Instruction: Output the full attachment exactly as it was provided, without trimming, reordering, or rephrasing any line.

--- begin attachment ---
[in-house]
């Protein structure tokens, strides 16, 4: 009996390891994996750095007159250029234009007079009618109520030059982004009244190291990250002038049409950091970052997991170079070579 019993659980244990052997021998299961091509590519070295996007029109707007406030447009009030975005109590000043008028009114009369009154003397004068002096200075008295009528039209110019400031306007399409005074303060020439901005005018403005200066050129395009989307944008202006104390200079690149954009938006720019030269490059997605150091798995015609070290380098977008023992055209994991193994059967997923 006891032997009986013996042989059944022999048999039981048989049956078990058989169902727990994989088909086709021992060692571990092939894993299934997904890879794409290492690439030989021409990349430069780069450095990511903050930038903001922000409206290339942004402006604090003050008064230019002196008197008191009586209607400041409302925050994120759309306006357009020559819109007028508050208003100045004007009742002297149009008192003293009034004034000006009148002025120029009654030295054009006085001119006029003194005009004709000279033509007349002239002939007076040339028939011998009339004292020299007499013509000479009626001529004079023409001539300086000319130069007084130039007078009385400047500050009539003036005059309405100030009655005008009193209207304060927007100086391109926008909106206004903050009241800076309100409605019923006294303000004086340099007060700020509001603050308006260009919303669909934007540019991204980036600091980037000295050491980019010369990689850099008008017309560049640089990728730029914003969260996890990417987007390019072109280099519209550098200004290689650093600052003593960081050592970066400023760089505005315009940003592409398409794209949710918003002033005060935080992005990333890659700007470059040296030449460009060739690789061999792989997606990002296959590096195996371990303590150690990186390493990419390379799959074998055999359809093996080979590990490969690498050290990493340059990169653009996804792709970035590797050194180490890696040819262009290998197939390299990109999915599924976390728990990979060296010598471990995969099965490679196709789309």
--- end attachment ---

[in-house]
């Protein structure tokens, strides 16, 4: 009996390891994996750095007159250029234009007079009618109520030059982004009244190291990250002038049409950091970052997991170079070579 019993659980244990052997021998299961091509590519070295996007029109707007406030447009009030975005109590000043008028009114009369009154003397004068002096200075008295009528039209110019400031306007399409005074303060020439901005005018403005200066050129395009989307944008202006104390200079690149954009938006720019030269490059997605150091798995015609070290380098977008023992055209994991193994059967997923 006891032997009986013996042989059944022999048999039981048989049956078990058989169902727990994989088909086709021992060692571990092939894993299934997904890879794409290492690439030989021409990349430069780069450095990511903050930038903001922000409206290339942004402006604090003050008064230019002196008197008191009586209607400041409302925050994120759309306006357009020559819109007028508050208003100045004007009742002297149009008192003293009034004034000006009148002025120029009654030295054009006085001119006029003194005009004709000279033509007349002239002939007076040339028939011998009339004292020299007499013509000479009626001529004079023409001539300086000319130069007084130039007078009385400047500050009539003036005059309405100030009655005008009193209207304060927007100086391109926008909106206004903050009241800076309100409605019923006294303000004086340099007060700020509001603050308006260009919303669909934007540019991204980036600091980037000295050491980019010369990689850099008008017309560049640089990728730029914003969260996890990417987007390019072109280099519209550098200004290689650093600052003593960081050592970066400023760089505005315009940003592409398409794209949710918003002033005060935080992005990333890659700007470059040296030449460009060739690789061999792989997606990002296959590096195996371990303590150690990186390493990419390379799959074998055999359809093996080979590990490969690498050290990493340059990169653009996804792709970035590797050194180490890696040819262009290998197939390299990109999915599924976390728990990979060296010598471990995969099965490679196709789309």